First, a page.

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Harper Simmons

Research Scientist/Engineer -Sr. Principal



Department Affiliation

Ocean Physics


B.A. Physics, University of Alaska, 1995

M.S. Coastal Hydrology, University of Alaska, 1996

Ph.D. Physical Oceanography, Florida State University, 2000


2000-present and while at APL-UW

Island Arc Turbulent Eddy Regional Exchange (ARCTERX): Science and Experiment Plan

The ARCTERX Team, "Island Arc Turbulent Eddy Regional Exchange (ARCTERX): Science and Experiment Plan," Technical Report, APL-UW TR 2201. Applied Physics Laboratory, University of Washington, July 2022, 49 pp.

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15 Jul 2022

Submesoscale flows such as fronts, eddies, filaments, and instabilities with lateral dimensions between 100 m and 10 km are ubiquitous features of the ocean. They act as an intermediary between the mesoscale and small-scale turbulence and are thought to have a critical role in closing the ocean's kinetic budget by facilitating a forward energy cascade, where energy is transferred to small scales and dissipated.

The initiative uses a suite of measurements from autonomous platforms and ships combined with regional simulations to characterize the submesoscale flows in the western Pacific Ocean between Luzon and Mariana Island arcs &$151; the ARCTERX region.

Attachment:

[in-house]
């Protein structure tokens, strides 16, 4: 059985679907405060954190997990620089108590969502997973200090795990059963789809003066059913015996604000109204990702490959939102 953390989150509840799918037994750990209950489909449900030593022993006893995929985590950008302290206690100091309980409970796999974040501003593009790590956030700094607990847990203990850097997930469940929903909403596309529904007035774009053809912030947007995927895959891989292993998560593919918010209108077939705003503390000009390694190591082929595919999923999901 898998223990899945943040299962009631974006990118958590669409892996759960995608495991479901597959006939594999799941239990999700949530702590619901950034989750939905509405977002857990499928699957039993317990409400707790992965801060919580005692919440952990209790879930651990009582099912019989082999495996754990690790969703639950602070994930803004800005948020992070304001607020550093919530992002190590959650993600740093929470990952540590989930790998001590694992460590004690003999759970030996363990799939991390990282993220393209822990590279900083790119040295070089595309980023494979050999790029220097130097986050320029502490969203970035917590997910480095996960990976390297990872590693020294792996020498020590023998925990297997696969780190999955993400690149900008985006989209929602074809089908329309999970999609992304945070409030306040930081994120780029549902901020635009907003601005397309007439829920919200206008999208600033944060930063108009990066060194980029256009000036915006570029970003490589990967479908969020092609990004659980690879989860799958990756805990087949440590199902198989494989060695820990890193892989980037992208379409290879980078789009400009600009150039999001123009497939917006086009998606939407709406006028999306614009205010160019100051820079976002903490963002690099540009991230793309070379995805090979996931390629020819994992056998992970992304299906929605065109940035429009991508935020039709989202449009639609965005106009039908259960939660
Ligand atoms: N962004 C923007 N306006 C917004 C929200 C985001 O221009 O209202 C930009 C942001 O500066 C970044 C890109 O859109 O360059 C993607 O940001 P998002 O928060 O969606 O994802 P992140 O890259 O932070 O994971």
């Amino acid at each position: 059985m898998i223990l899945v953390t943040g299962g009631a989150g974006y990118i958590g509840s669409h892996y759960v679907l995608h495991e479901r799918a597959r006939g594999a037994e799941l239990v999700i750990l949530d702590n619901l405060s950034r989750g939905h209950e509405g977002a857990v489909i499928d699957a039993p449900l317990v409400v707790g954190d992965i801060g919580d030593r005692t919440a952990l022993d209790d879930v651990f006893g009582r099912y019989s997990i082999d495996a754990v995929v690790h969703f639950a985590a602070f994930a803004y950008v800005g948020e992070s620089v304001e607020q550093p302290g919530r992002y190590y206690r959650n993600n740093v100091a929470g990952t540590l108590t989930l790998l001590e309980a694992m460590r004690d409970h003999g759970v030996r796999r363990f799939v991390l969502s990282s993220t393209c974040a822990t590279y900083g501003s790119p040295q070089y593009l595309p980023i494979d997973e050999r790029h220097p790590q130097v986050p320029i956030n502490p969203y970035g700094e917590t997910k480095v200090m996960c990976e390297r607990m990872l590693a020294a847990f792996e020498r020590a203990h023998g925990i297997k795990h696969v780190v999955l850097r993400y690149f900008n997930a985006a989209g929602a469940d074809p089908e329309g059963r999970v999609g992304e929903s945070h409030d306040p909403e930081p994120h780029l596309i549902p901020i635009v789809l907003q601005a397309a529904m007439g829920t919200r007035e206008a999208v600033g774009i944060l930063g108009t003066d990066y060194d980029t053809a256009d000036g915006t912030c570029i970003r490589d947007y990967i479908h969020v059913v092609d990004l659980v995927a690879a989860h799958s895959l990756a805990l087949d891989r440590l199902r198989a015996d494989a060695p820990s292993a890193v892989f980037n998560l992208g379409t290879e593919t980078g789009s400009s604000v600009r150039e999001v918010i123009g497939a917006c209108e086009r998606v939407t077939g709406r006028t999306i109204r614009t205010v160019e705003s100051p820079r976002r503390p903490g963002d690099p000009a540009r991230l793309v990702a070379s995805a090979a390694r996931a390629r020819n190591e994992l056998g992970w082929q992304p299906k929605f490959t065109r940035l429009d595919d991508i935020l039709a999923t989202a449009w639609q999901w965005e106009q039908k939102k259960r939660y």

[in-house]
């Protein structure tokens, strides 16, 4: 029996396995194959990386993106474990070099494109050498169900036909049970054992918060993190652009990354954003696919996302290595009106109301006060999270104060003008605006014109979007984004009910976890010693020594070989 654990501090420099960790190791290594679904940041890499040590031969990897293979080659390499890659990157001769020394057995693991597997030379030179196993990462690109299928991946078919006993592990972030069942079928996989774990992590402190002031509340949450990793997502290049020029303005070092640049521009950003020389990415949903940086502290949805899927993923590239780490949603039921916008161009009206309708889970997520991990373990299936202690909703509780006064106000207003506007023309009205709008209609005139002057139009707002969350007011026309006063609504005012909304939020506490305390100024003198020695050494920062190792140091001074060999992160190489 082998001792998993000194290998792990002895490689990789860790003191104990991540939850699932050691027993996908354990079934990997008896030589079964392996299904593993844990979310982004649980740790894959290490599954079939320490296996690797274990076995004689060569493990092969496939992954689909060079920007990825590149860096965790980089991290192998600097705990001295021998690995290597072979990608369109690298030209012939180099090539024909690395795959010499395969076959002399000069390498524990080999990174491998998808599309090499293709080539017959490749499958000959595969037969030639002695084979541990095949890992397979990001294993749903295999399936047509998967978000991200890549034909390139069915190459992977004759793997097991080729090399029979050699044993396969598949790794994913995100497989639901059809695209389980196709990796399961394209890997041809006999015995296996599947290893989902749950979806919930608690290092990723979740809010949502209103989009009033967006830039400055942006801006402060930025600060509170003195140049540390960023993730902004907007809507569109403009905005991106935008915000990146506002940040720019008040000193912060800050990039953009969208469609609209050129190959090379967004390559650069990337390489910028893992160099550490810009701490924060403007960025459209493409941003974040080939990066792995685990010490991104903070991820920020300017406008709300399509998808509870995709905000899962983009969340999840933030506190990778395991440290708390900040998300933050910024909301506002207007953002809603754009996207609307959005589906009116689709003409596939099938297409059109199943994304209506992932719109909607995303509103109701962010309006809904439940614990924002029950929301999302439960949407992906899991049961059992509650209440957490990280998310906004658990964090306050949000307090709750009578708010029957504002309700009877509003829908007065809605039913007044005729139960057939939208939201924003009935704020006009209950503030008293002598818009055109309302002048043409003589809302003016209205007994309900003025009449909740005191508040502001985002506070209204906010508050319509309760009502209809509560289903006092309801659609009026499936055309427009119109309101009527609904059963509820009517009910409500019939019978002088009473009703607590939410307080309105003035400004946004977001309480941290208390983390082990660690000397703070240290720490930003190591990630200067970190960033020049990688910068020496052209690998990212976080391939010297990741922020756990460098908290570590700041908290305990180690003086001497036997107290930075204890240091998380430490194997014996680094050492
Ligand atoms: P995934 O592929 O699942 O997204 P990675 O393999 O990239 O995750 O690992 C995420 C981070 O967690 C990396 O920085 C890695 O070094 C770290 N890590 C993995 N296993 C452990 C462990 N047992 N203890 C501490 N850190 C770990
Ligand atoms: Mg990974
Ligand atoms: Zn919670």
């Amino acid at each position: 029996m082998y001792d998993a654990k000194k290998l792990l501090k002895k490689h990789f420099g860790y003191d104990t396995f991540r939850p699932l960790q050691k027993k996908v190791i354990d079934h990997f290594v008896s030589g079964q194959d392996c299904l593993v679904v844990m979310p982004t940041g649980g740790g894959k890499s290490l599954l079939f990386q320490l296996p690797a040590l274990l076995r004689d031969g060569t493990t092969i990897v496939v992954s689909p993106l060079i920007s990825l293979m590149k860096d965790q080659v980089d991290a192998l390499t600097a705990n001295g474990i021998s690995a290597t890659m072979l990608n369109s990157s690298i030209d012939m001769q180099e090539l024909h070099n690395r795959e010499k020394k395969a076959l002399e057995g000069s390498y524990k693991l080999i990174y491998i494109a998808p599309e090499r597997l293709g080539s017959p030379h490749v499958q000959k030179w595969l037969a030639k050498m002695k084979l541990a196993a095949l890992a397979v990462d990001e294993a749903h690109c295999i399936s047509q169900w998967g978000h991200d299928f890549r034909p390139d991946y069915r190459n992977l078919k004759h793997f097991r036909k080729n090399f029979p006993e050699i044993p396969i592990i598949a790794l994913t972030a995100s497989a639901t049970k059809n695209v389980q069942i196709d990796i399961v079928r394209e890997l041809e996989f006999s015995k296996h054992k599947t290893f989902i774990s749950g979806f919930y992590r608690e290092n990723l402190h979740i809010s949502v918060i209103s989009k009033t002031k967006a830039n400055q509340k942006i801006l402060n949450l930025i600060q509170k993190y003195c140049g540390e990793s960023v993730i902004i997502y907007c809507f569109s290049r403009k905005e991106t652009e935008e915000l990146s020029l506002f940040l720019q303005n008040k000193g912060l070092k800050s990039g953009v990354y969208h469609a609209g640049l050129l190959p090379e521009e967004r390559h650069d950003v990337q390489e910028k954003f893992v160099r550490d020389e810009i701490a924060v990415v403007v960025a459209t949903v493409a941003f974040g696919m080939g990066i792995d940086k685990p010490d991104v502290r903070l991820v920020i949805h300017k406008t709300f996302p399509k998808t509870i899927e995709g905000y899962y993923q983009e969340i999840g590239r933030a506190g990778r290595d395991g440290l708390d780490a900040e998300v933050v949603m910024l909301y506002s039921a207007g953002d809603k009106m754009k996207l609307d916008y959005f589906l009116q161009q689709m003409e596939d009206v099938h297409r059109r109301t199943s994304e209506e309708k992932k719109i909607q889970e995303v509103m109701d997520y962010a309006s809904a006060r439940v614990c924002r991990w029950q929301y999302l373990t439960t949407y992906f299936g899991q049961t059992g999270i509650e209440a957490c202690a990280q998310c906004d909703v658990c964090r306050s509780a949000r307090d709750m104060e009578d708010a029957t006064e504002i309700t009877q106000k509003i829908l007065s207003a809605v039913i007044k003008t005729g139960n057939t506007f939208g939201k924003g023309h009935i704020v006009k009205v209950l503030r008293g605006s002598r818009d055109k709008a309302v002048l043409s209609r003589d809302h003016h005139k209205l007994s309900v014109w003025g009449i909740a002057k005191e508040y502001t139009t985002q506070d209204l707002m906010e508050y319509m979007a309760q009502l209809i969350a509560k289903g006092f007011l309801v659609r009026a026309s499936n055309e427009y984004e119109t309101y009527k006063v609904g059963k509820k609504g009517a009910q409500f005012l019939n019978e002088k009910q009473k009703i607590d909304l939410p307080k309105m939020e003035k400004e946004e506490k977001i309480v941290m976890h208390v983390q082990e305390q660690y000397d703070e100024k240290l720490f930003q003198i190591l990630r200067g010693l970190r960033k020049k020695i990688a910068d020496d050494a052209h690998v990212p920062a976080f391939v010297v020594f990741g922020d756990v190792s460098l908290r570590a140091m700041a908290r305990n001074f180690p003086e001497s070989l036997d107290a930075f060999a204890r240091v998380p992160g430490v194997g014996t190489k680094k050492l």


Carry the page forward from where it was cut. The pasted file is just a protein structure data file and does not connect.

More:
Program goals are to characterize the strength and spectral properties of the turbulent cascade of kinetic energy on the submesoscales in the ARCTERX study region and understand the processes that control energy transfers across scales and their seasonal variability.

Estimates of near-inertial wind power input using novel in situ wind measurements from Minimet surface drifters in the Iceland Basin

Klenz, T., H.L. Simmons, L. Centurioni, J.M. Lilly, J.J. Early, and V. Hormann, "Estimates of near-inertial wind power input using novel in situ wind measurements from Minimet surface drifters in the Iceland Basin," J. Phys. Oceanogr., EOR, doi:10.1175/JPO-D-21-0283.1, 2022.

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20 Jun 2022

The Minimet is a Lagrangian surface drifter measuring near-surface winds in situ. Ten Minimets were deployed in the Iceland Basin over the course of two field seasons in 2018 and 2019. We compared Minimet wind measurements to coincident ship winds from the R/V Armstrong meteorology package and to hourly ERA5 reanalysis winds, and found that the Minimets accurately captured wind variability across a variety of timescales. Comparisons between the ship, Minimets and ERA5 winds point to significant discrepancies between the in situ wind measurements and ERA5, with the most reasonable explanation being related to spatial offsets of small-scale storm structures in the reanalysis model. After a general assessment of the Minimet performance we compare estimates of wind power input in the near-inertial band using the Minimet winds and their measured drift to that using ERA5 winds and the Minimet drift. Minimet-derived near-inertial wind power estimates exceed those from Minimet drift combined with ERA5 winds by about 42%. The results highlight the importance of accurately capturing small scale, high frequency wind events and suggest that in situ Minimet measurements are beneficial for accurately quantifying near-inertial wind work on the ocean.

Acoustics Air-Sea Interaction & Remote Sensing Center for Environmental & Information Systems Center for Industrial & Medical Ultrasound Electronic & Photonic Systems Ocean Engineering Ocean Physics Polar Science Center